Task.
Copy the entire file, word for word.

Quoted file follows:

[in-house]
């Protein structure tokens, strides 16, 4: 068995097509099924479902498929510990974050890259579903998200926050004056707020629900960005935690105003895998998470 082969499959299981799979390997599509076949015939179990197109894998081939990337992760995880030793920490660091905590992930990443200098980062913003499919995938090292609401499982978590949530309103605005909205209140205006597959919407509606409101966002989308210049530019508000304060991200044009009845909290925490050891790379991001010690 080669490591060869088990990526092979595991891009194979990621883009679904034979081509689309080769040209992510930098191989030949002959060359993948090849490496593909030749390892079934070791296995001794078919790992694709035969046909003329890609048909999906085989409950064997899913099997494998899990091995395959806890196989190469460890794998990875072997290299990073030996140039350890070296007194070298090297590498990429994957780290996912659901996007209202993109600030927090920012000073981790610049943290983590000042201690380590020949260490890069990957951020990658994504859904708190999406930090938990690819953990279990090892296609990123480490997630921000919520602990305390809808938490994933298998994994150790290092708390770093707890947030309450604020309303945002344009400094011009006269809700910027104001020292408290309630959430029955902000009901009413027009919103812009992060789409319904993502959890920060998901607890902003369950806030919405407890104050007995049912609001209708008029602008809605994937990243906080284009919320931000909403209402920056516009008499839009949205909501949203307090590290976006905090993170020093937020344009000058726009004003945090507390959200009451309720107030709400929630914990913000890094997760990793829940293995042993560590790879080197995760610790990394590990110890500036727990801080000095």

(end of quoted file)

[in-house]
């Protein structure tokens, strides 16, 4: 068995097509099924479902498929510990974050890259579903998200926050004056707020629900960005935690105003895998998470 082969499959299981799979390997599509076949015939179990197109894998081939990337992760995880030793920490660091905590992930990443200098980062913003499919995938090292609401499982978590949530309103605005909205209140205006597959919407509606409101966002989308210049530019508000304060991200044009009845909290925490050891790379991001010690 080669490591060869088990990526092979595991891009194979990621883009679904034979081509689309080769040209992510930098191989030949002959060359993948090849490496593909030749390892079934070791296995001794078919790992694709035969046909003329890609048909999906085989409950064997899913099997494998899990091995395959806890196989190469460890794998990875072997290299990073030996140039350890070296007194070298090297590498990429994957780290996912659901996007209202993109600030927090920012000073981790610049943290983590000042201690380590020949260490890069990957951020990658994504859904708190999406930090938990690819953990279990090892296609990123480490997630921000919520602990305390809808938490994933298998994994150790290092708390770093707890947030309450604020309303945002344009400094011009006269809700910027104001020292408290309630959430029955902000009901009413027009919103812009992060789409319904993502959890920060998901607890902003369950806030919405407890104050007995049912609001209708008029602008809605994937990243906080284009919320931000909403209402920056516009008499839009949205909501949203307090590290976006905090993170020093937020344009000058726009004003945090507390959200009451309720107030709400929630914990913000890094997760990793829940293995042993560590790879080197995760610790990394590990110890500036727990801080000095």